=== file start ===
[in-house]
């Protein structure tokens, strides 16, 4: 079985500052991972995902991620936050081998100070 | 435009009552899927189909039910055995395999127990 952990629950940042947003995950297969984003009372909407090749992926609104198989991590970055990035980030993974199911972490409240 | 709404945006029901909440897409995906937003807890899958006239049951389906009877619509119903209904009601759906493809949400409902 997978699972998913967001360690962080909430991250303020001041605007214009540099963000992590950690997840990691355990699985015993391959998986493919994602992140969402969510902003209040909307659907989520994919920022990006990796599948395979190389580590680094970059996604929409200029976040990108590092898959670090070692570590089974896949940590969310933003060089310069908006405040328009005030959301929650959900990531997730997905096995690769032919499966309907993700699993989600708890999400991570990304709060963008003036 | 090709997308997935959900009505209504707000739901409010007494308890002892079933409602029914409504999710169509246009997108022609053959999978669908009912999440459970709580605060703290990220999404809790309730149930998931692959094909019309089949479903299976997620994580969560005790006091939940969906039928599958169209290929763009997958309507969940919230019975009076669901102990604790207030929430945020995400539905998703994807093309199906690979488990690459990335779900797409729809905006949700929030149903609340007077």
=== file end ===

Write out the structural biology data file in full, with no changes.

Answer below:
[in-house]
């Protein structure tokens, strides 16, 4: 079985500052991972995902991620936050081998100070 | 435009009552899927189909039910055995395999127990 952990629950940042947003995950297969984003009372909407090749992926609104198989991590970055990035980030993974199911972490409240 | 709404945006029901909440897409995906937003807890899958006239049951389906009877619509119903209904009601759906493809949400409902 997978699972998913967001360690962080909430991250303020001041605007214009540099963000992590950690997840990691355990699985015993391959998986493919994602992140969402969510902003209040909307659907989520994919920022990006990796599948395979190389580590680094970059996604929409200029976040990108590092898959670090070692570590089974896949940590969310933003060089310069908006405040328009005030959301929650959900990531997730997905096995690769032919499966309907993700699993989600708890999400991570990304709060963008003036 | 090709997308997935959900009505209504707000739901409010007494308890002892079933409602029914409504999710169509246009997108022609053959999978669908009912999440459970709580605060703290990220999404809790309730149930998931692959094909019309089949479903299976997620994580969560005790006091939940969906039928599958169209290929763009997958309507969940919230019975009076669901102990604790207030929430945020995400539905998703994807093309199906690979488990690459990335779900797409729809905006949700929030149903609340007077």